So I think we're settled on the "long road ahead" part of the journey. Little hills and valleys but not as many bends. Something like that.
Ian is back in rehab, still coughing up yuck, but less, it seems (at least during the day - fitful nights, according to his mom, of coughing and her suctioning for him). The days are hard work - learning to walk again (his right side is still numb/tingling, that might not resolve but it's too soon to tell), getting in and out of beds, wheelchairs, dressing himself ... in all of these things he is making progress, to my eye. His facial muscles are definitely better and his eyes look good ... unfortunately he says he still has double vision and pronounced dizziness when changing position. Never quite sure whether that's a product of inactivity, lack of cheeseburgers or neuro damage. Again, too soon to tell.
So each day is an up-and-down, I think, and for the foreseeable future. That is to say, I doubt I will be able to come home and update: "today was a good day!" without some reservations. But the truth is, every day IS a good day, and he IS progressing. Questions abound, but they're none we have answers to, so we'll let them unasked as well.
Along those lines, just some helpful hints for everyone concerned for us:
1. "How are the kids handling things?" The kids are doing well. They are loved on by family and community, we are all watching for sad episodes and handling them appropriately. Audrey misses Daddy most vocally, but I'm sure Ezra would love to have him home just as much. We are not, for the most part, mopey and sad while together. We are a new "normal" that is a steady line, not a jagged one.
2. "How's he doing?" He's doing. He's working very hard. Emotionally (for me) it is difficult when he gets into his wheelchair and a long line of drool falls out of his mouth... but then again, he's able to put his own pants on ... so it's not like he's not making progress. His spirits alternate, as one would expect, but he's as sharp as ever and is so far seeming patient and determined and not overly frustrated and discouraged.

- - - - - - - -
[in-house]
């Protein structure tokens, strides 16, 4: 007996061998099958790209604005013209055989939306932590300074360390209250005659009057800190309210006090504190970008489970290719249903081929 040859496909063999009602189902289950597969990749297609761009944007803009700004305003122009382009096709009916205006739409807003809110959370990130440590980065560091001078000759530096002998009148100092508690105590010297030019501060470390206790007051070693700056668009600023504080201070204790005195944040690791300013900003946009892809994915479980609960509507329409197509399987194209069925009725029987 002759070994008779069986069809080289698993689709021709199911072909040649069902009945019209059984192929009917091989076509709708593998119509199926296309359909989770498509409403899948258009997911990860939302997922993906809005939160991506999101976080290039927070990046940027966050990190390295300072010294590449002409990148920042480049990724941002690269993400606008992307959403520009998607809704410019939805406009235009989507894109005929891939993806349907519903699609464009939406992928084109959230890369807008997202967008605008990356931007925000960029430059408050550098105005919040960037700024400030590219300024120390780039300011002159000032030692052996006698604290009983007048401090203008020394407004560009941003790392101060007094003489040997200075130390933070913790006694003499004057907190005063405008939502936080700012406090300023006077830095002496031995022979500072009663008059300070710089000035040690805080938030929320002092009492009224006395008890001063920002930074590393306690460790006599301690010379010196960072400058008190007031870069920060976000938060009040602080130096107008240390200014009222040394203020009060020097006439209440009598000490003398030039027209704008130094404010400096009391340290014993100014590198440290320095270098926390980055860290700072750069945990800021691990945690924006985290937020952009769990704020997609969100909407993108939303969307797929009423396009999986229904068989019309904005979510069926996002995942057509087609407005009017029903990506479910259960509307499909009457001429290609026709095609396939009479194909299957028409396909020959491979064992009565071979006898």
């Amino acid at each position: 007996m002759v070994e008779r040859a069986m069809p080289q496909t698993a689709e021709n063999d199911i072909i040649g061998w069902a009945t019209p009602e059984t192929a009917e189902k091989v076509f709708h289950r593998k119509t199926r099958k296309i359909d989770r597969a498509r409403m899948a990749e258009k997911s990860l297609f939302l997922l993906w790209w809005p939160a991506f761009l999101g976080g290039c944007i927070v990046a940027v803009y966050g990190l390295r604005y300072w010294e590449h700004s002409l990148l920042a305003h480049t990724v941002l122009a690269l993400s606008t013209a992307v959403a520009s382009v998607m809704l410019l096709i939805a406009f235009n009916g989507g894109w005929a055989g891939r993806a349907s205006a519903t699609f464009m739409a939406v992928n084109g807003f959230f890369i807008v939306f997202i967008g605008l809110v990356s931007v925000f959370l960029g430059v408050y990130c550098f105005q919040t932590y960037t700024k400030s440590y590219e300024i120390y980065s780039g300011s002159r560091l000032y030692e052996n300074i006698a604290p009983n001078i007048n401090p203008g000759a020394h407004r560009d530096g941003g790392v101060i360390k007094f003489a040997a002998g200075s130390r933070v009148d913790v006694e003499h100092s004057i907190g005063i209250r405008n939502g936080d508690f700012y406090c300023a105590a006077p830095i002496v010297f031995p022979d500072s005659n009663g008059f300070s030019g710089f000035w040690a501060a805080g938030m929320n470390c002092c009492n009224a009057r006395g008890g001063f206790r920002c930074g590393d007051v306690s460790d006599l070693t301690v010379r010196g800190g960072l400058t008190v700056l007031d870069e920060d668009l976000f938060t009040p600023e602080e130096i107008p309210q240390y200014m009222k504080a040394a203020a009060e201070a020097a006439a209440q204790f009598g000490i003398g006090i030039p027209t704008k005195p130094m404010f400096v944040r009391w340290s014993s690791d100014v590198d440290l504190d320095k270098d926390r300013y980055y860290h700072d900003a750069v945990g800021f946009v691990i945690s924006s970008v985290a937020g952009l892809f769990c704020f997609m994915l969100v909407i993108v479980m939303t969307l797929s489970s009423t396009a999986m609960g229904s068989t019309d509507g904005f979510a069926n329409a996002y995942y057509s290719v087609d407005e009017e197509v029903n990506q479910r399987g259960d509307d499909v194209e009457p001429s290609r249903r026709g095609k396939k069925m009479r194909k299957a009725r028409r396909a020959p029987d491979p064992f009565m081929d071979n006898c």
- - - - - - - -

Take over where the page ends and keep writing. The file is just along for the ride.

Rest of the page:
3. "How are YOU?" I'm "doing." Ian would tell you that I'm lousy at self-care until things get pretty intense, but I'm working on that. God bless everyone around me for giving me gentle reminders to take care of myself; right now I am battling vertigo (a new thing for me) but otherwise I am doing well. The drive is tiring; I have gotten some books on tape to keep me company. I pretty much take one day at a time, although sometimes they DO come all at once ... I'm simultaneously thinking, "how are we going to deal with finances," and "I'm sure he'll kick this and be able to go back to work in time for it not to matter" and "do I need to get a bath chair," and "I wonder if he can help coach T-Ball this spring." So mentally it's a challenge to cope, but when I re-center and ask God where HE wants my thoughts, He gives me that peace and wisdom.
4. "What do you need? Can I help?" Check out the Helping Hands website for immediate, tangible needs. Prayer is ALWAYS needed. We have no idea how long of road this is, so selfishly I guess I will say: don't forget about us. When things get "normalized" and we're doing the therapy/rehab thing in Pittsburgh or (eventually, hopefully) closer, we will still have struggles and whatnot - I just ask that as you come along side our family ... pace yourself. Does that make sense? Spread the love over weeks and months because endurance is different than emergency.
Yesterday I got a big smile (I forget about what), got to see him being a bit feisty (when his physical therapist turned her back he made a swatting motion, and I know he was thinking, "what a twit" about her, lol). I also got my first snuggle in four weeks: